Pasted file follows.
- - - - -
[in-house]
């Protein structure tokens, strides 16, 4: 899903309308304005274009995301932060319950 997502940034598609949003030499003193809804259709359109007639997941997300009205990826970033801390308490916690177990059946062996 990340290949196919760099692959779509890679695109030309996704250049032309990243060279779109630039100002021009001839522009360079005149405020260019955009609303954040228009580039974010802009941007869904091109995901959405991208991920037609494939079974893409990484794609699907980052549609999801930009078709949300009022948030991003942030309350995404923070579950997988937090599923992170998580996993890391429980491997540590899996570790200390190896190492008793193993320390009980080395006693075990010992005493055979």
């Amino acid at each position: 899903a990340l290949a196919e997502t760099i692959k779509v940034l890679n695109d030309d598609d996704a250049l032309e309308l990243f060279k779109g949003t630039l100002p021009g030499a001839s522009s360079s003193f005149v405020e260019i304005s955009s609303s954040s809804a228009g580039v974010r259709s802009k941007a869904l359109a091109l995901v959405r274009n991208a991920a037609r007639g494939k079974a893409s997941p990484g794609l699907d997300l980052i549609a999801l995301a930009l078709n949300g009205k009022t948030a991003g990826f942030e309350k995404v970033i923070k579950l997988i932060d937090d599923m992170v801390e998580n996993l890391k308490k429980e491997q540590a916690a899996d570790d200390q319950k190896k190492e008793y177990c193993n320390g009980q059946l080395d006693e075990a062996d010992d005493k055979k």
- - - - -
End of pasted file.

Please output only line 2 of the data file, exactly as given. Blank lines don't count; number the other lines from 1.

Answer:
């Protein structure tokens, strides 16, 4: 899903309308304005274009995301932060319950 997502940034598609949003030499003193809804259709359109007639997941997300009205990826970033801390308490916690177990059946062996 990340290949196919760099692959779509890679695109030309996704250049032309990243060279779109630039100002021009001839522009360079005149405020260019955009609303954040228009580039974010802009941007869904091109995901959405991208991920037609494939079974893409990484794609699907980052549609999801930009078709949300009022948030991003942030309350995404923070579950997988937090599923992170998580996993890391429980491997540590899996570790200390190896190492008793193993320390009980080395006693075990010992005493055979």